12 Interpretation of Language rights (cont’d) Since Beaulac, the Courts, including the SCC, have been consistent with the purposive and liberal approach to interpretation of Language Rights (taking into account the historical and social context, past injustices, and the importance of the rights and institutions to the minority language community affected). Confer positive obligations on Government: “It provides in particular that language rights that are institutionally based require government action for their implementation and therefore create obligations for the State” (Beaulac) Language Rights are also remedial in nature. Arsenault-Cameron v. Prince Edward Island, [2000] 1 S.C.R. 3 Doucet ‑ Boudreau v. Nova Scotia (Minister of Education), [2003] 3 S.C.R. 3 R. v. Beaulac, [1999] 1 S.C.R. 768

13 13 Goal of the French Language Services Act The Act’s preamble states that “…the French language is an historic and honoured language in Ontario and recognized by the Constitution as an official language of Canada” and that “… the Legislative Assembly recognizes the contribution of the cultural heritage of the French speaking population and wishes to preserve it for future generations”. This means that all ministries and agencies of the government must play an important role into the preservation and enhancement of the Francophone communities throughout Ontario. A community’s development depends upon the services that it is offered. A community is much more likely to develop and grow if it has access to services that are adapted to its needs.

14 Interpretation of FLSA “The Bill was the result of years of successive steps toward the goal of providing services to francophones in their own language. The Bill received the unanimous support of all three political parties represented in the Legislative Assembly, and amendments were proposed with a view to ensuring its protections would be met.” “One of the underlying purposes and objectives of the Act was the protection of the minority francophone population in Ontario;” “another was the advancement of the French language and promotion of its equality with English. These purposes coincide with the underlying unwritten principles of the Constitution of Canada.” Lalonde v. Ontario(Commission de restructuration des services de santé), (2001), 56 O.R. (3d) 577

15 Interpretation of « services » Offering French-Language services is more than a matter of translation; it means developing services responsive to the needs of Ontario’s Francophone community so that it can grow and prosper. Equivalent services are those that meet the needs of the communities served. Services must be equal in quality, though differently offered, in respect of substantive equality, which is the norm. “Depending on the nature of the service in question, it is possible that substantive equality will not result from the development and implementation of identical services for each language community. The content of the principle of linguistic equality in government services is not necessarily uniform. It must be defined in light of the nature and purpose of the service in question.” DesRochers v. Canada (Industry), 2009 SCC 8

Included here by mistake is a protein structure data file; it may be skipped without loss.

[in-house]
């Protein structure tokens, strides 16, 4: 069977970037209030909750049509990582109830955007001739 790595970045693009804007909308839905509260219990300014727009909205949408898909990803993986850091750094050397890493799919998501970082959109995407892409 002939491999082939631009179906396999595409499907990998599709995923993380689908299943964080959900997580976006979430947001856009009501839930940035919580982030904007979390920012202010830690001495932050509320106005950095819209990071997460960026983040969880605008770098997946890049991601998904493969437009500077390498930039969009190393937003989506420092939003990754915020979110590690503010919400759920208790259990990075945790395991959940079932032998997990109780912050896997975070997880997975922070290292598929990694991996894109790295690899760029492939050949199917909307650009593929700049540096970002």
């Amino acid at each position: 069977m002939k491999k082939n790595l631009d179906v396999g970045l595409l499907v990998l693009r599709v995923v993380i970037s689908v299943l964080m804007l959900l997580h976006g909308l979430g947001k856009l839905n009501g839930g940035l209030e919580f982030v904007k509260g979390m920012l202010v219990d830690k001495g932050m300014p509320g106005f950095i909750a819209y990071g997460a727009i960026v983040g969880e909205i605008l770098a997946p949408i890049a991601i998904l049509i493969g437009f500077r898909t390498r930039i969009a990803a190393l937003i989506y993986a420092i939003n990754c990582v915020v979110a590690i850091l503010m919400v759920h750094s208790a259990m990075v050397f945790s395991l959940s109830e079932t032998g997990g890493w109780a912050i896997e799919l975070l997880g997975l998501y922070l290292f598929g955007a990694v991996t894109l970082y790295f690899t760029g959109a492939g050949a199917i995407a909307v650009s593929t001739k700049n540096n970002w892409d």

16 FLSA Application 16 Ministries and government agencies Governmental service providers and third parties Designated organizations under the FLSA (215) Commissioner’s role: To ensure that they actively offer French- language services in accordance with the Act

17 Key Elements to FLS 17 Planning and integrating services in French as soon as a governmental initiative arises Adapt French-language services to the specific needs of the Francophone population (health, immigration, education, employment, etc) Active offer and substantive equality of quality services delivered to the population It is very important to reach out to ordinary citizens who do not realize that they have the possibility of obtaining better services for themselves, and for their community, in French

18 18 Active offer Requires the creation of an environment that is conducive to demand for services and that anticipates the specific needs of Francophones, in their community. When dealing with intimate and sensitive issues, even fluently bilingual Francophones revert to their mother tongue. Translations are not a reflection of cultural environment and differences. Training is especially hard for bilingual professionals since there is a misconception that every thing they’ve learned will be automatically transferred into French.

19 19 Conducting independent investigations under the French Language Services Act in response to complaints or on its own initiative. Preparing reports on investigations, including recommendations aimed at improving the provision of French-language services. Monitoring the progress made by government agencies in providing French-language services. The Commissioner may at any time make a special report to the Minister on any matter related to this Act that, in the opinion of the Commissioner, should not deferred until the annual report. OFLSC’s Mandate and Responsibilities

20 20 Commissioner’s Vision Ideally, we want to motivate people, encourage Francophones to request services in French, and service providers to actively offer these services. The Government and its institutions must take every reasonable and necessary measures to ensure services are: designed and adapted to the needs of the Francophone community delivered in a useful and effective manner. We need to build trust with the community that French will be treated with equality and dignity by public institutions.

21 Questions, Comments, suggestions ? Office of the French Language Services Commissioner 700 Bay Street, Suite 2401 Toronto, ON M7A 2H8 Toll-free1 866 246-5262 Toronto Area416 314-8013 Fax416 314-8331 TTY 416 314-0760